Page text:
Right click on the server and select the Configure and Enable Routing and Remote Access option.


Click Next on the first window then select the Custom Configuration option and click Next.


Check the box for LAN routing and click Next.  Then click Finish.


Now click the Start service button to start the Routing and Remote Access services.



EDIT: After initially publishing this blog post, Thomas Stringer (Blog | Twitter) pointed out that static routes don’t have to be configured and RIP can be used to simplify the configuration of routing.  So I am updating this post with the RIP configuration as an additional section. Either option will work but I have to admit that RIP is easier to configure. You only need to configure RIP or the Static Routes, don’t configure both options. 

Routing with Routing Information Protocol (RIP)

  1. Expand the IPv4 folder and right click on General and choose New Routing Protocol.
  2. Select the RIP Version 2 for Internet Protocol option and click OK.
  3. Now right click on RIP under IPv4 and choose New Interface.
  4. Select the interface and click OK.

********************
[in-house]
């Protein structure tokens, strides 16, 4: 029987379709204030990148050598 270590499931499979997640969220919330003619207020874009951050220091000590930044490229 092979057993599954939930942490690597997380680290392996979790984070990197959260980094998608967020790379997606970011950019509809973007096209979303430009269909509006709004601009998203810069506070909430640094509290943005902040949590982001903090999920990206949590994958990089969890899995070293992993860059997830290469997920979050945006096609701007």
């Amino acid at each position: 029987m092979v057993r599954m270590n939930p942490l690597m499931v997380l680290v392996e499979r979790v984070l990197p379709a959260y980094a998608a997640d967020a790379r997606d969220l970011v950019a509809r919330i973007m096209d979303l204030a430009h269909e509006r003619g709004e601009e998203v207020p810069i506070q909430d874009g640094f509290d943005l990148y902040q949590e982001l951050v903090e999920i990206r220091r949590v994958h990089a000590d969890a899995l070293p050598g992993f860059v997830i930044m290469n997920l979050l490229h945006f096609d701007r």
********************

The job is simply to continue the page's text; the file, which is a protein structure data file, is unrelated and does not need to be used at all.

5. Then click OK again.
  6. Now right click on RIP under IPv4 and choose New Interface.
  7. Select the interface and click OK.
  8. Then click OK again.
  9. Now you are finished.

Routing with Static Routes

Expand the IPv4 folder and right click on Static Routes and choose the New Static Route option.


Select the interface and then add a Destination of, subnet mask of and gateway of to create a static route between the subnets.


Now create a New Static route again.


This time, change to the interface and set the Destination to, network mask to, and the Gateway to and click OK to add the static route between the subnets.


Restart the Routing and Remote Access Services and you’re all set.


To test the configuration, I created two new VMs named SQL1 and SQL2 with a single network adapter each.  SQL1 was configured on VMNet2 and SQL2 was configured on VMNet3, then joined both of the servers to the SQLskillsDomain.com domain.  The Windows Firewall needs to be configured to allow ICMP echo packets in the Inbound Rules on each of the servers by enabling the File and Printer Sharing (Echo Request –ICMPv4-In) rule that already exists in the Inbound Rules of the firewall. Once this is enabled on each of the servers, we can test with ping between the VMs as shown below:

SQL1 to SQL2


SQL2 to SQL1


These same steps can be performed in Windows Server 2008R2 and Windows Server 2012, with only minor differences in the configuration of the roles and features.  The Routing and Remote Access configuration to provide the routing between the subnets is nearly identical on all three versions of Windows.  Once the server is configured, the environment can be used to create a multi-subnet Windows Server Failover Cluster for a multi-subnet Availability Group or even a multi-subnet Failover Clustered instance.